The Passengers by John Marrs

The Passengers
John Marrs


When eight self-driving cars suddenly change course, counter to their pre-programmed destinations, their passengers don’t know what to think. Soon, they are told that “it is highly likely” they will be dead in two and a half hours: their cars are set to meet in a fiery crash.

What to do? They have no control. No steering wheels, no brakes. They can’t open the windows or doors and their Internet has been hacked. Cell service is out and their only communication is with the hacker.

Meanwhile, Claire Arden has been called for jury duty, of sorts. She’s the only civilian member of the Vehicle Inquest Jury, formed to decide who’s at fault in a fatal crash involving driverless cars. “Either man or machine is to blame, and you will decide,” she is told. As the debate unfolds, the jury is suddenly alerted to the situation on the roads, which has gone wild, first on social media and quickly picked up by all news organizations. Camera feeds from each car reveal the hostages inside, and their images are plastered for the world to see, and comment on, of course. And it isn’t long until the jury is charged with a new task, an impossible decision.

Set in London, sometime in the near future, citizens are living in the time of a Road Revolution, in which there will be a ban on non-autonomous vehicles within ten years. But there is something more sinister going on, slowly revealed as the story develops.

In addition to his commentary on social media and the overreaching role of government (for this is a dystopian story), Marrs covers many themes, including religion, racism, mental health, sexuality, marriage and parenthood.

Although far-fetched and a little preachy, I enjoyed the original and modern premise of The Passengers. Marrs writes a fast-paced story, matching the frantic efforts to avert disaster. There are many shocks and several interesting sub-plots, including a possible romance, which kept me interested in the story’s outcome. Characters are slightly one-dimensional and stereotypical, however, and Marrs seems to include one from every category. The finish is wild and implausible, but maybe that’s part of the genre. All-in-all, I enjoyed reading The Passengers, which is an easy read and escape when the rest of your life is busy.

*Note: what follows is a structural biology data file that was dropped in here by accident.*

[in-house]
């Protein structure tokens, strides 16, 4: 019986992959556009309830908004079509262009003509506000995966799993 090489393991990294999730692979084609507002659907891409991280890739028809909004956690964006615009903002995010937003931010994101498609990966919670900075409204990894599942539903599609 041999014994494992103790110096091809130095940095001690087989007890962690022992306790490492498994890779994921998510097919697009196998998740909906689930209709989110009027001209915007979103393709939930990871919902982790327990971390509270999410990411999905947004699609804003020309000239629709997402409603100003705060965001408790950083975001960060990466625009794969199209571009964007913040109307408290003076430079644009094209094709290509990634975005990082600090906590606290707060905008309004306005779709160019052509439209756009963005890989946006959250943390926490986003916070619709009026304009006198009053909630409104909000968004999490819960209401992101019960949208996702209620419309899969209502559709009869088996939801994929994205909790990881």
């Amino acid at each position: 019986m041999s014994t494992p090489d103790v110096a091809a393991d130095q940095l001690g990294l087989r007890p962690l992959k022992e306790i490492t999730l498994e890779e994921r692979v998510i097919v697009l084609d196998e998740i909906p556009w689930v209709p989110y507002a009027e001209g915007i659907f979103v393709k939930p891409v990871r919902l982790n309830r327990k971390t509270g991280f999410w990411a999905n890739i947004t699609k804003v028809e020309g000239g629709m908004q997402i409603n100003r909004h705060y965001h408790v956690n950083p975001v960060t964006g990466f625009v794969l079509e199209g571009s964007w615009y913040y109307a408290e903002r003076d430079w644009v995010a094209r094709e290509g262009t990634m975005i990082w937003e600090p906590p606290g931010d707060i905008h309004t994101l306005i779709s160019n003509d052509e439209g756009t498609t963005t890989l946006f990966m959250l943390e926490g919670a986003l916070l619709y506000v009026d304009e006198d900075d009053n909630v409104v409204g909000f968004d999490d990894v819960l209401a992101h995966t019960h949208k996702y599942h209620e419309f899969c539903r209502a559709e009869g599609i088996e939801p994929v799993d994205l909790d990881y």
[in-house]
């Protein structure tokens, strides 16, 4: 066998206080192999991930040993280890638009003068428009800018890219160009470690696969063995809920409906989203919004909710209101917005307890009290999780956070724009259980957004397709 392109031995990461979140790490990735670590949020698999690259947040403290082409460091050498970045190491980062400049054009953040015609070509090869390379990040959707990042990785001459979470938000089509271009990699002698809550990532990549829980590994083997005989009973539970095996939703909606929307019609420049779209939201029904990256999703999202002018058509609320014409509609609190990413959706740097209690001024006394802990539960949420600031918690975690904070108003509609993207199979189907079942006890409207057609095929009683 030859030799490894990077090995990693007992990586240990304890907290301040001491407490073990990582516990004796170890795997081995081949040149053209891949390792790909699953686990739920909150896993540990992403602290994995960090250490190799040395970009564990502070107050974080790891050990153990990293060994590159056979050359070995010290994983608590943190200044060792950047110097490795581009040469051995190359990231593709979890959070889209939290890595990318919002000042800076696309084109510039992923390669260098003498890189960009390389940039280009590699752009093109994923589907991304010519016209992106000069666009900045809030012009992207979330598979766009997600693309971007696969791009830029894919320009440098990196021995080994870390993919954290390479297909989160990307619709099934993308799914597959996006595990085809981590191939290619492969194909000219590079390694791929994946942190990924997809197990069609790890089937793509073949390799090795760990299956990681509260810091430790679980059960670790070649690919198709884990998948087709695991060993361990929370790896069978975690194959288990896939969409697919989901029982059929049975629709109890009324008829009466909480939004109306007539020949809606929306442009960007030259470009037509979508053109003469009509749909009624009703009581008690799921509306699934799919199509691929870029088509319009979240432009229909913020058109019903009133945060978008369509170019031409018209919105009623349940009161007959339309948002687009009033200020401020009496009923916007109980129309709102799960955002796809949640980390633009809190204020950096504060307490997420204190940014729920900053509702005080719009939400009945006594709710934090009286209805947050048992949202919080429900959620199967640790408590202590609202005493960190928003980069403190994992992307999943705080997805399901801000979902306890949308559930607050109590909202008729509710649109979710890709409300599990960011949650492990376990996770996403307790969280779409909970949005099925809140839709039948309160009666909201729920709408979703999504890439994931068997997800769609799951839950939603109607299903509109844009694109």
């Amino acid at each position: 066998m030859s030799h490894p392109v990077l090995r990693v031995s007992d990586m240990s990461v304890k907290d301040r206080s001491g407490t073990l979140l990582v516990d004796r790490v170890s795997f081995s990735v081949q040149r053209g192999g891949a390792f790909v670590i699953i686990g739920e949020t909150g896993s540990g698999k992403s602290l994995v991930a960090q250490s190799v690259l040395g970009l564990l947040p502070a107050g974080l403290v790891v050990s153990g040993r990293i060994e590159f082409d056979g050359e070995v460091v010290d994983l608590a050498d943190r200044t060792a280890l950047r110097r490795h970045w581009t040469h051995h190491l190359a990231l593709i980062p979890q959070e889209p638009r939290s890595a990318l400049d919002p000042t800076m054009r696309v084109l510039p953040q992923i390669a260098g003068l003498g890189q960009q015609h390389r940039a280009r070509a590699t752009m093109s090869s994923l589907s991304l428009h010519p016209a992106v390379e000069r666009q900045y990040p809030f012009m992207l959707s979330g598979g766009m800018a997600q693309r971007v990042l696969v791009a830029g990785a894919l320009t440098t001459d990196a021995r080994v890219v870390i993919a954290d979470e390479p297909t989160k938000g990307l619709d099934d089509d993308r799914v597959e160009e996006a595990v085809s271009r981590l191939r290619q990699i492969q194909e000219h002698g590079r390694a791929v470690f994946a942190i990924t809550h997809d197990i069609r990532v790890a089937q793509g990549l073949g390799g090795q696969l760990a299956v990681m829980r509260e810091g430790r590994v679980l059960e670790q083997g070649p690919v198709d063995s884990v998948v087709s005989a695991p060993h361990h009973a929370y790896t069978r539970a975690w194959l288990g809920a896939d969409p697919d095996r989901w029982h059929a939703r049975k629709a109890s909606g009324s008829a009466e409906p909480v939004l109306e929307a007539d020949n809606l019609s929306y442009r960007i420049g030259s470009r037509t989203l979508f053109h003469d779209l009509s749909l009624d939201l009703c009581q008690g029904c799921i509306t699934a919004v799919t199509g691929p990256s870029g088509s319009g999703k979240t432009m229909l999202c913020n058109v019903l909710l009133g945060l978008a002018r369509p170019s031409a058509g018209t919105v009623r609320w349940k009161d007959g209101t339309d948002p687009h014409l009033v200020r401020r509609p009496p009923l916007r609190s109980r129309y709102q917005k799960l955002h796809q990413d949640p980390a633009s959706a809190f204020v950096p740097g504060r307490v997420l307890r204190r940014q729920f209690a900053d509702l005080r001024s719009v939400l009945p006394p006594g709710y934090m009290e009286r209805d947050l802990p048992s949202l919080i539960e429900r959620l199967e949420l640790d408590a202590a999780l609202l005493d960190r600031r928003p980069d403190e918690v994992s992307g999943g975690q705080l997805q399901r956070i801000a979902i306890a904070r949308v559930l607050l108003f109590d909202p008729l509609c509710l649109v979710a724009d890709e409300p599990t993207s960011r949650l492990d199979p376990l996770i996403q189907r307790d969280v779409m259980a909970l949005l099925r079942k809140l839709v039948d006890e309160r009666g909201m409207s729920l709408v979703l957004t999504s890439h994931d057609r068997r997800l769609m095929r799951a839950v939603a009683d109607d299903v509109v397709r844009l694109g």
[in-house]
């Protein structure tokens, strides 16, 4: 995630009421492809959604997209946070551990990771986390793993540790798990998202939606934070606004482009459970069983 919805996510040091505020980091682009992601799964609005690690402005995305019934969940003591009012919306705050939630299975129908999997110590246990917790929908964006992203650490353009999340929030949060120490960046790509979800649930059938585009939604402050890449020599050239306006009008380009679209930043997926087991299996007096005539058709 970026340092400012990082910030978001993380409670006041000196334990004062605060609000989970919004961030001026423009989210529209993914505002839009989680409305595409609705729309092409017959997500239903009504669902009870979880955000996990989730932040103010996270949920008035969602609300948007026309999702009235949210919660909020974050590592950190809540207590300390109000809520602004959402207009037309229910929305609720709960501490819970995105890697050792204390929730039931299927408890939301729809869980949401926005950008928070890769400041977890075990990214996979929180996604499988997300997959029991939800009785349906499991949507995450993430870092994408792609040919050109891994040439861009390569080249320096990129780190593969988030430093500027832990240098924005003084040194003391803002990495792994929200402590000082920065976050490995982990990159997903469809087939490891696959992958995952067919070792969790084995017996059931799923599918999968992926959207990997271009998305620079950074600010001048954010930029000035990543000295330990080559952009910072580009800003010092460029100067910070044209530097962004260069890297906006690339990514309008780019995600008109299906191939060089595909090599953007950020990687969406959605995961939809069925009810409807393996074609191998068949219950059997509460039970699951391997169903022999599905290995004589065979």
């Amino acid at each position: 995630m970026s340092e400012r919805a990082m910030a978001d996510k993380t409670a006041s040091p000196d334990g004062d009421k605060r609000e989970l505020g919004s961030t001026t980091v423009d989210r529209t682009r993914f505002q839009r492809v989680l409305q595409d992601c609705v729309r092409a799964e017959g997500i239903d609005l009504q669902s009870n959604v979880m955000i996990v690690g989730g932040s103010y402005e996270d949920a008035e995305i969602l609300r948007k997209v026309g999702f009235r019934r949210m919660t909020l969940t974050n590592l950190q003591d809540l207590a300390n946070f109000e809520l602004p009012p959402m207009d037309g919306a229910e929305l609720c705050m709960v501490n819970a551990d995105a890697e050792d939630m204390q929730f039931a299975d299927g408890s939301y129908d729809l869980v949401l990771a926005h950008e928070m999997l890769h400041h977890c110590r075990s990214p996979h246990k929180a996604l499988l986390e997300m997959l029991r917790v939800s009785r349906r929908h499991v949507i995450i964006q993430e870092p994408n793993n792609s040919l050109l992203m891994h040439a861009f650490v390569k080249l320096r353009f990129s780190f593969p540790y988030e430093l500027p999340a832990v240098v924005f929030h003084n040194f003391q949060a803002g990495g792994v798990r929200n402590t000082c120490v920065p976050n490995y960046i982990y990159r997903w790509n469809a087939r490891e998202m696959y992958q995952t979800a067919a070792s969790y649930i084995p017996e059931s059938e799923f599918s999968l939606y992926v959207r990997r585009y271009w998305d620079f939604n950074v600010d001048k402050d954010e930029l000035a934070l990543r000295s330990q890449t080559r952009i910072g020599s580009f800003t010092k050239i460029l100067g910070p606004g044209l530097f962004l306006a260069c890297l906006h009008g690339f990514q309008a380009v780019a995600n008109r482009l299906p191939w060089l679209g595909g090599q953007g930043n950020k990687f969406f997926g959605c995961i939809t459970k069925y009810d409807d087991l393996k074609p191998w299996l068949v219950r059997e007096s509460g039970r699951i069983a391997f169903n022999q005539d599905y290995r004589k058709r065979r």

While I thought it was a pretty good read, lots of book bloggers loved The Passengers, so be sure to also check out these selected reviews.

The BiblioSanctum
Book Reviews | Jack’s Bedtime Reading
Dee’s Rad Reads and Reviews
Diary of a Book Fiend
Stephen Writes

Have you read The Passengers? Leave a comment and tell me what you thought.

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12 thoughts on “The Passengers by John Marrs

    1. I know. Since I’m a bit of a control freak, I don’t think I’d ever want a self-driving car. I was always a little uncomfortable with the subway drivers in Washington, who didn’t steer the cars, but only accelerated and braked. That was so many years ago too. I wonder if they have operators in the cars now? Thanks for the visit Jill. 🙂 🚗🚓🚕🛺🚙

  1. Barbara, a terrific and intense review! It sounds like the film ‘Speed’ and I can just imagine Sandra Bullock in a movie version of the book. I think wild and implausible is the way these stories tend to be – it’s a matter of suspending reality and going with it. I’m tempted to have a peek … but there are so many books calling out to me!

    1. Hi Annika, that’s so interesting because I was just talking to my work friends about The Passengers and we went straight to Speed and Sandra Bullock! I loved that movie, cheesy as it was. And I liked The Passengers for the same reason. I think you’re right, it is part of the genre. Thanks for stopping by and commenting 🙂

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